Not Worth Sweating About

, , , | Right | August 8, 2018

(I work clothing at a big box store. I guess back in the day, they carried sweats year-round, but this was long before my time. Now we only carry them in the wintertime. It is currently May.)

Customer #1: “Do you have sweatpants?”

Me: “I’m sorry, but we don’t have any right now.”

Customer #1: “Sold out for the season?”

Me: “Yep.”

Customer #1: *turns to the man with her* “I guess they’re out.”

Customer #2: “What kind of store doesn’t have sweatpants?!”

Customer #1: “A store that is getting ready for summer.”

Customer #2: “That is ridiculous! You just lost a customer!”

(This was not the first time something like this happened. It seems when I tell a younger person we don’t have sweatpants year-round, they tend to understand, but when I tell an older customer we don’t have sweats year-round, they go ballistic.)

You’re Going To Pay A Price For This

, , , , , | Right | August 8, 2018

(I am ringing up other customers, while also helping my assistant manager count cigarettes for inventory. A customer walks up with some of our air freshener products that have been marked down due to the department shrinking in size. We’ve had some trouble in the past few weeks with other customers putting items in the wrong place or new employees not knowing where to put them.)

Customer: “Hi! How are you?”

Me: “Doing fine. And you?”

Customer: “I’m doing great; thanks for asking. I wanted to make sure that these all rang up at the right price. Could you check them for me?”

Me: “I certainly can!”

(I start ringing up the items, watching each one and telling her the price of each. Three of the air freshener products come out on sale, but not at the price SHE wanted.)

Customer: “Why aren’t those on sale?”

Me: “These are on sale already at $6.99, which is better than the $8.19 price they originally were. Was there another price there? Maybe a clearance tag?”

Customer: “I understand they are on sale!” *at this point she’s yelling* “But they aren’t at the price I wanted them at!”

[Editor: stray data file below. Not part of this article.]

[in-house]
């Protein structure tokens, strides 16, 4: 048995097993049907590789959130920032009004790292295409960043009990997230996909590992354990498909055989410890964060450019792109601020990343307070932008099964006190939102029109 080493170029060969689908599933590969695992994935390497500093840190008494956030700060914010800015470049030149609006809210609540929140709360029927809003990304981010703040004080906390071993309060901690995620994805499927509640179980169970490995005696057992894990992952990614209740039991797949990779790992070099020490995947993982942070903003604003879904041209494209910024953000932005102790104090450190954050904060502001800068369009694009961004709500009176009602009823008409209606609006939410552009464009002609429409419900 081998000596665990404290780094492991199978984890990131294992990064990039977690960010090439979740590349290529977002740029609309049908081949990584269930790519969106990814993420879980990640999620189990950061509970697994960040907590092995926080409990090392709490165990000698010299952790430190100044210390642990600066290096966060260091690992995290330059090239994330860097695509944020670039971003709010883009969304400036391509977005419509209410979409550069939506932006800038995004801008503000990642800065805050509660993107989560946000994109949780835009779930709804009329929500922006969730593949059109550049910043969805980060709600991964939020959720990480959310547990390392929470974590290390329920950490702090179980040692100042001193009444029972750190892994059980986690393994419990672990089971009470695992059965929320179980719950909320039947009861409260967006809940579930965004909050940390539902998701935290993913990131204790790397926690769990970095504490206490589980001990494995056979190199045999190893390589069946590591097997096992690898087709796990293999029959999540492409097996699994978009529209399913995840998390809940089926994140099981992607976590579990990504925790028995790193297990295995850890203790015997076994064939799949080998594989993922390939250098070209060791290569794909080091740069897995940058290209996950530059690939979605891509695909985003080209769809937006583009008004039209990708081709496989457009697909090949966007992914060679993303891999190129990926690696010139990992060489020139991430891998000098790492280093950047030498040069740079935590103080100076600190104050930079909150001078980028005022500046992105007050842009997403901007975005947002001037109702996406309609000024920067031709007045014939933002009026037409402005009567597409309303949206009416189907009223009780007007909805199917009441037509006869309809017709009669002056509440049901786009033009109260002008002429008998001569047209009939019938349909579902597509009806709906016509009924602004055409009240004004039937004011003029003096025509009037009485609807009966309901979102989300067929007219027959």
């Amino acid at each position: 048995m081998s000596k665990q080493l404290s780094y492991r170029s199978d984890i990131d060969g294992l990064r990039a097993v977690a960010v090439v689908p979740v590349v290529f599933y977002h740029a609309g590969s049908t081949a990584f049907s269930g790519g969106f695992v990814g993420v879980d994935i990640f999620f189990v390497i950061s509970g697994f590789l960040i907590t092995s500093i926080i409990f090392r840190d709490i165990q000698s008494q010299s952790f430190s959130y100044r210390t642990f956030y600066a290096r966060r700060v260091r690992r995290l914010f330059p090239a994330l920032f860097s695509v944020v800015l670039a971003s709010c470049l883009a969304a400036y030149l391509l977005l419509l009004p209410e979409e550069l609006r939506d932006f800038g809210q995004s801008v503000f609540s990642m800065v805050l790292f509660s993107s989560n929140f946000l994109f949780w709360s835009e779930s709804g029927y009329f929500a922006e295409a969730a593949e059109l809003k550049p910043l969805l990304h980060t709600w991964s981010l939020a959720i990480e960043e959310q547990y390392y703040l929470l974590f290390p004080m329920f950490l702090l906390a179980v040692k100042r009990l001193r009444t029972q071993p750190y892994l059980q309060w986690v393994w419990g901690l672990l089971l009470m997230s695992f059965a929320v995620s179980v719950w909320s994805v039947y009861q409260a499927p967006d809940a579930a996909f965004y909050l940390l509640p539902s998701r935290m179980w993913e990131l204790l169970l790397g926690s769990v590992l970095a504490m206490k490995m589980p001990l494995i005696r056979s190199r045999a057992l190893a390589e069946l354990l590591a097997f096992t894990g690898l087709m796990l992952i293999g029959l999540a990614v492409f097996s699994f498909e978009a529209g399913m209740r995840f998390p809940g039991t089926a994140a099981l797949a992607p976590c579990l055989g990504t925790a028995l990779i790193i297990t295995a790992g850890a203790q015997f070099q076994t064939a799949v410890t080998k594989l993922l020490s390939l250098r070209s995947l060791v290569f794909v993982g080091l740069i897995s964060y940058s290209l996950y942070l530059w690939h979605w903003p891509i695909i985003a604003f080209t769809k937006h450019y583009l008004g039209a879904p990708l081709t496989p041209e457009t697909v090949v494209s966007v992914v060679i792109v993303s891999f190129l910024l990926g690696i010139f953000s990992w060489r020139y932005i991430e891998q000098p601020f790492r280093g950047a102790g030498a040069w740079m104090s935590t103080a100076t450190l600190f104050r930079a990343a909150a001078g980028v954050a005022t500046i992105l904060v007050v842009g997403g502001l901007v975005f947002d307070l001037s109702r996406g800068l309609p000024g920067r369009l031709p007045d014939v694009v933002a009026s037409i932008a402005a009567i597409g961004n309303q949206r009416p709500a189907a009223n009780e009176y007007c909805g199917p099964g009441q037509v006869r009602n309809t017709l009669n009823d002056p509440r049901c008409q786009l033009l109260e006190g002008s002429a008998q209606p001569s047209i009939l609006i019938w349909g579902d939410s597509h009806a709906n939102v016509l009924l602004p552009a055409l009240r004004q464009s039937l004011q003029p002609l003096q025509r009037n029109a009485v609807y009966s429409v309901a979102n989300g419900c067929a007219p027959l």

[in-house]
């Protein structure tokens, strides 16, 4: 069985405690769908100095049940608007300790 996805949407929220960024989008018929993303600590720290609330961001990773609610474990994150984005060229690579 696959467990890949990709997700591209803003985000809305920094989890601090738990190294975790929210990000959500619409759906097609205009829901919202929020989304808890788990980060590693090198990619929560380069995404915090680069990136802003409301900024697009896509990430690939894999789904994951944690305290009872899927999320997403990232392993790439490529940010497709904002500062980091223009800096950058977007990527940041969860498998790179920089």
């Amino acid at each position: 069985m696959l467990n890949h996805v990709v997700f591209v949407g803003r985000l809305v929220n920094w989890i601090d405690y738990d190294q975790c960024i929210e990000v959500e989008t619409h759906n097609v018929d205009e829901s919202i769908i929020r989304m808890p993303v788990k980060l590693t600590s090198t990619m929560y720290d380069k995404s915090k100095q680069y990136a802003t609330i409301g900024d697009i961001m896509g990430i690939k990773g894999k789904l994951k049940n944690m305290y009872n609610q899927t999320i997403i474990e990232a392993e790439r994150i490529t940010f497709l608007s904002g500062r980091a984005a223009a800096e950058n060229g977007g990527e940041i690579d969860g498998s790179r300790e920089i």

Me: “Let me get someone to go and check the price, then.”

(I call one of my associates over and ask for her to go check the three products. She goes and checks, but not any of the three are on sale.)

Me: “None of the three are on sale; did you still want to get them?”

Customer: *sigh* “No.”

(I continue ringing her up, and at the end of the transaction, my associate apologizes for the inconvenience.)

Coworker: “I’m sorry for the inconvenience, miss.”

Me: “We are trying to make sure that all clearance items are in the right place. I thank you for your patience.”

Customer: *screaming like a banshee* “BOTH OF YOU SHOULD BE FIRED! I HAVE BETTER SERVICE WITH THE OTHER EMPLOYEES THAN YOU TWO! HAVE A GOOD DAY!”

(Both of us looked at each other as she walked out the door, shaking our heads in disbelief.)

Not At Your Cervix

, , , , , | Healthy | August 8, 2018

(My 26-year-old sister has had problems with endometriosis for five years. She is on medications that she hates, and has thousands of dollars worth of medical bills as a result. She doesn’t want children, and has decided to have her uterus removed, with the support of her therapist, OBGYN, and our family. Because she has never had children, they will have to do the surgery like a C-section, which will have a six-week recovery time, and she cannot take that much time off of work. Her OBGYN recommends her to another doctor who uses robotic-assisted equipment, so she will have a shorter recovery period. She goes to meet with the other OBGYN. The nurse is taking her history, and you can see the judgement on her face. A few minutes later, the OBGYN comes in.)

OB: “I’m not going to try to talk you out of it… Okay, I am. You are very young to have this procedure, and many women who are younger than 30 end up regretting the surgery once it is complete. And you aren’t married; your future husband might want children.”